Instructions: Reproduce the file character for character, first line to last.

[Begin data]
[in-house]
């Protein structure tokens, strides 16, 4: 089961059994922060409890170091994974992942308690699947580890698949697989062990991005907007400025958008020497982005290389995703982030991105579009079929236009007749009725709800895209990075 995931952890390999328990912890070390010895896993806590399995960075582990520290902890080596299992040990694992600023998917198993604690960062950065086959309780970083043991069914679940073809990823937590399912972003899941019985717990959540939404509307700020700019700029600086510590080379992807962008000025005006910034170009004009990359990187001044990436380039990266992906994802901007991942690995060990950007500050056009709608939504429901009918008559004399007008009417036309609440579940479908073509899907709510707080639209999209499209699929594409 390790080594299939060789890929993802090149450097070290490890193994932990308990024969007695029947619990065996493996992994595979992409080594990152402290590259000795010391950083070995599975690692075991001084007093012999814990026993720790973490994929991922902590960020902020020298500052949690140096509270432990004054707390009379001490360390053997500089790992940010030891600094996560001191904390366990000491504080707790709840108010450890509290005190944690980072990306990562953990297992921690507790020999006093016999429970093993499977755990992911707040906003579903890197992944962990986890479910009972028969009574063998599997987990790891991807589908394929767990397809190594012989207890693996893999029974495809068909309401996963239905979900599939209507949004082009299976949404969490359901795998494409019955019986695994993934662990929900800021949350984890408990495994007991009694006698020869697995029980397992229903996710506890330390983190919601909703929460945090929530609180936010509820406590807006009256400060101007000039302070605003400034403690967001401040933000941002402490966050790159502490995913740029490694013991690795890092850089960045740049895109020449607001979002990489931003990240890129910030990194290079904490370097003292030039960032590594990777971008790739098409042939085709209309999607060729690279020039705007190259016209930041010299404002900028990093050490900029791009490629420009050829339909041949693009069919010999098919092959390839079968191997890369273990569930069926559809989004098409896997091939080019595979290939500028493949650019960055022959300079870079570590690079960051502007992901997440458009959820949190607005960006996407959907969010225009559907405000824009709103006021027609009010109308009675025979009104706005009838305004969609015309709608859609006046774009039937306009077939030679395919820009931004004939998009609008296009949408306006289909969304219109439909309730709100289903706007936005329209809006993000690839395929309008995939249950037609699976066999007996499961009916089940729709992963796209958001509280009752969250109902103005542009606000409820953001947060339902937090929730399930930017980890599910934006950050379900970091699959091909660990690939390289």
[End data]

[in-house]
């Protein structure tokens, strides 16, 4: 089961059994922060409890170091994974992942308690699947580890698949697989062990991005907007400025958008020497982005290389995703982030991105579009079929236009007749009725709800895209990075 995931952890390999328990912890070390010895896993806590399995960075582990520290902890080596299992040990694992600023998917198993604690960062950065086959309780970083043991069914679940073809990823937590399912972003899941019985717990959540939404509307700020700019700029600086510590080379992807962008000025005006910034170009004009990359990187001044990436380039990266992906994802901007991942690995060990950007500050056009709608939504429901009918008559004399007008009417036309609440579940479908073509899907709510707080639209999209499209699929594409 390790080594299939060789890929993802090149450097070290490890193994932990308990024969007695029947619990065996493996992994595979992409080594990152402290590259000795010391950083070995599975690692075991001084007093012999814990026993720790973490994929991922902590960020902020020298500052949690140096509270432990004054707390009379001490360390053997500089790992940010030891600094996560001191904390366990000491504080707790709840108010450890509290005190944690980072990306990562953990297992921690507790020999006093016999429970093993499977755990992911707040906003579903890197992944962990986890479910009972028969009574063998599997987990790891991807589908394929767990397809190594012989207890693996893999029974495809068909309401996963239905979900599939209507949004082009299976949404969490359901795998494409019955019986695994993934662990929900800021949350984890408990495994007991009694006698020869697995029980397992229903996710506890330390983190919601909703929460945090929530609180936010509820406590807006009256400060101007000039302070605003400034403690967001401040933000941002402490966050790159502490995913740029490694013991690795890092850089960045740049895109020449607001979002990489931003990240890129910030990194290079904490370097003292030039960032590594990777971008790739098409042939085709209309999607060729690279020039705007190259016209930041010299404002900028990093050490900029791009490629420009050829339909041949693009069919010999098919092959390839079968191997890369273990569930069926559809989004098409896997091939080019595979290939500028493949650019960055022959300079870079570590690079960051502007992901997440458009959820949190607005960006996407959907969010225009559907405000824009709103006021027609009010109308009675025979009104706005009838305004969609015309709608859609006046774009039937306009077939030679395919820009931004004939998009609008296009949408306006289909969304219109439909309730709100289903706007936005329209809006993000690839395929309008995939249950037609699976066999007996499961009916089940729709992963796209958001509280009752969250109902103005542009606000409820953001947060339902937090929730399930930017980890599910934006950050379900970091699959091909660990690939390289």